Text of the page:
The primary thematic focus of the event was ALAL's Carta Socio-Laboral (Latin American Labor-Social Charter) as an instrument for establishing a set of workers' rights applicable to all workers in the Americas. ALAL officers offered the carta as a basis for a counter-narrative to the global power of neoliberal capital to undermine workers' human rights through both violence and the "soft power" trinity of what the Latin Americans call flexibilization (irregular work hours, frequent layoffs, and deskilling of work), tercerization (subcontracting and outsourcing) and precarization (contingent work). Luiz Ramirez articulated the vision of establishing the carta as an enforceable treaty to be signed by the governments of the region, as a step towards the long-held dream of Latin American integration on egalitarian terms.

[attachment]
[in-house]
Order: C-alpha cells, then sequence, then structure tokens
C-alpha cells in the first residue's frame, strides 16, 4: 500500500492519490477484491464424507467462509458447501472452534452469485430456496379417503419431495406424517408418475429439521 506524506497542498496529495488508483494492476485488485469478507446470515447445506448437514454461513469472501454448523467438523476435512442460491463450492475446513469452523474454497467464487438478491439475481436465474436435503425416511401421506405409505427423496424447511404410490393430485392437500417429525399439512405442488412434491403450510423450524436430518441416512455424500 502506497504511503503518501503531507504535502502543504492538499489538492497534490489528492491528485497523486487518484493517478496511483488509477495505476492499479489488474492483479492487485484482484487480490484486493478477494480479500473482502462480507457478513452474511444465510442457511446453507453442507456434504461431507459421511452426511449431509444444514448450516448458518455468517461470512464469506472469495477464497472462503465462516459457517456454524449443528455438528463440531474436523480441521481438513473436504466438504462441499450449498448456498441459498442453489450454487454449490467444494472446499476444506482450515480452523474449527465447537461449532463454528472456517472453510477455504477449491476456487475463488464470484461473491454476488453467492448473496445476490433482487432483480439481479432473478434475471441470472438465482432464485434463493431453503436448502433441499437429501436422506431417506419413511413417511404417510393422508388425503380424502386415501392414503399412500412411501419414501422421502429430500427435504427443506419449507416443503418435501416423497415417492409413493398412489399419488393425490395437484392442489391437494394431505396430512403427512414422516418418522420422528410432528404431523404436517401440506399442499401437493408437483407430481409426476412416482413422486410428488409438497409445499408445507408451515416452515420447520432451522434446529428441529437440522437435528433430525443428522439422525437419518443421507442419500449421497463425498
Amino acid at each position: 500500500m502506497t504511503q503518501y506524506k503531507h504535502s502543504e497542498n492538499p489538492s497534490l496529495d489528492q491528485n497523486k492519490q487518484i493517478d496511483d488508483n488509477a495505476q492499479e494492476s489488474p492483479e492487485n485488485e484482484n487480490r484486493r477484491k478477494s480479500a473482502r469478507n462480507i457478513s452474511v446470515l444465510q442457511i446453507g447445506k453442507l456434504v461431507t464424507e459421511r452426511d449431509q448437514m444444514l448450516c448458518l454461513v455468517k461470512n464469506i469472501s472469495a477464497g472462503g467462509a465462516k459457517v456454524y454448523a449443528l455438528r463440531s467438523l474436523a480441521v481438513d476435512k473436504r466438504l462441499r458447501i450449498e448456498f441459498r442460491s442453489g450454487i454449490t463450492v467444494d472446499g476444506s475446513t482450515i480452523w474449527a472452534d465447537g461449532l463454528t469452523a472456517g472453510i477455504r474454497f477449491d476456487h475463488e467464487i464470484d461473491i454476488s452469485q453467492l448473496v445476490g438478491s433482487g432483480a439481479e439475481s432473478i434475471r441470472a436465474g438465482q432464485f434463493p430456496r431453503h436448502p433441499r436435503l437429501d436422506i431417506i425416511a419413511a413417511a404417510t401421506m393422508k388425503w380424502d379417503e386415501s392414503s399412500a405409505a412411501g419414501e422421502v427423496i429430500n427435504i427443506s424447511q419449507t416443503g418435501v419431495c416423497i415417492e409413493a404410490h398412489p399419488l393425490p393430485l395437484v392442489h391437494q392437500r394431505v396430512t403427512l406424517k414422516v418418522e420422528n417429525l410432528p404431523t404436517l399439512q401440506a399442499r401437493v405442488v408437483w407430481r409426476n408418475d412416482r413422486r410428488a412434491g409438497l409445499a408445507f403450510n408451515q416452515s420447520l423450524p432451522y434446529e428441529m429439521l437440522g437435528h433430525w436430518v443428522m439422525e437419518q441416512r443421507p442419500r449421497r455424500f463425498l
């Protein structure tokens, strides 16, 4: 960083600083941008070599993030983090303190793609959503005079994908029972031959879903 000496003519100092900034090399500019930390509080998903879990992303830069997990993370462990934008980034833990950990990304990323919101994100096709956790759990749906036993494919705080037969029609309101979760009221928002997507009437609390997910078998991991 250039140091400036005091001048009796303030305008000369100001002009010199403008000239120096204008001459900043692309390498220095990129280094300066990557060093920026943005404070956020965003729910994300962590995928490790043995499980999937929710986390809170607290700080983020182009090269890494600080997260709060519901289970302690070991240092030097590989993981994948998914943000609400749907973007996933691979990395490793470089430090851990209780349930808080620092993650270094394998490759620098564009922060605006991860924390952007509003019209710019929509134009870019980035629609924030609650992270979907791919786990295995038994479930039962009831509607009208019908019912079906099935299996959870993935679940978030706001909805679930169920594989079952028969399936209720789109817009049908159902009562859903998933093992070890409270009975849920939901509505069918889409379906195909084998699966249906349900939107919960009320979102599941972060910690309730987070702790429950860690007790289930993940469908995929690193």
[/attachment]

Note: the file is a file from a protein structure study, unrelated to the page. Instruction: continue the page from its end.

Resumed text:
The Mexican lawyers and trade unionists expressed to a person that the crisis for independent unions in their country has only deepened in the three years since the International Tribunal issued its last and most detailed investigative report and condemnation of the systematic attacks on workers' Freedom of Association there. ANAD co-founder María Estela Rios, not untypically, expressed to Dean Hubbard that Mexico is in a state of war, begun by Felipe Calderón of PAN when he was elected in 2006 and now led by Enrique Peña Nieto of the resurrected PRI, using the drug cartels as the pretext to unleash the army and police on workers organizing independent unions, independent journalists, women, students, and indigenous people. 85,000 have been killed and 22,000 declared missing in this war over the last 9 years. PRI has overseen the dismantling of the public ownership of the country's oil resources, required by the Constitution, via the sale of a controlling stake in state oil giant PEMEX to foreign oil companies, including Shell. Under public ownership, 40% of PEMEX's resources went to social programs. The political corruption and violence is not limited to PRI and PAN; for example, the police kidnapping and "disappearance" of 43 protesting students in Guerrero in 2014 was carried out under a PRD Governor.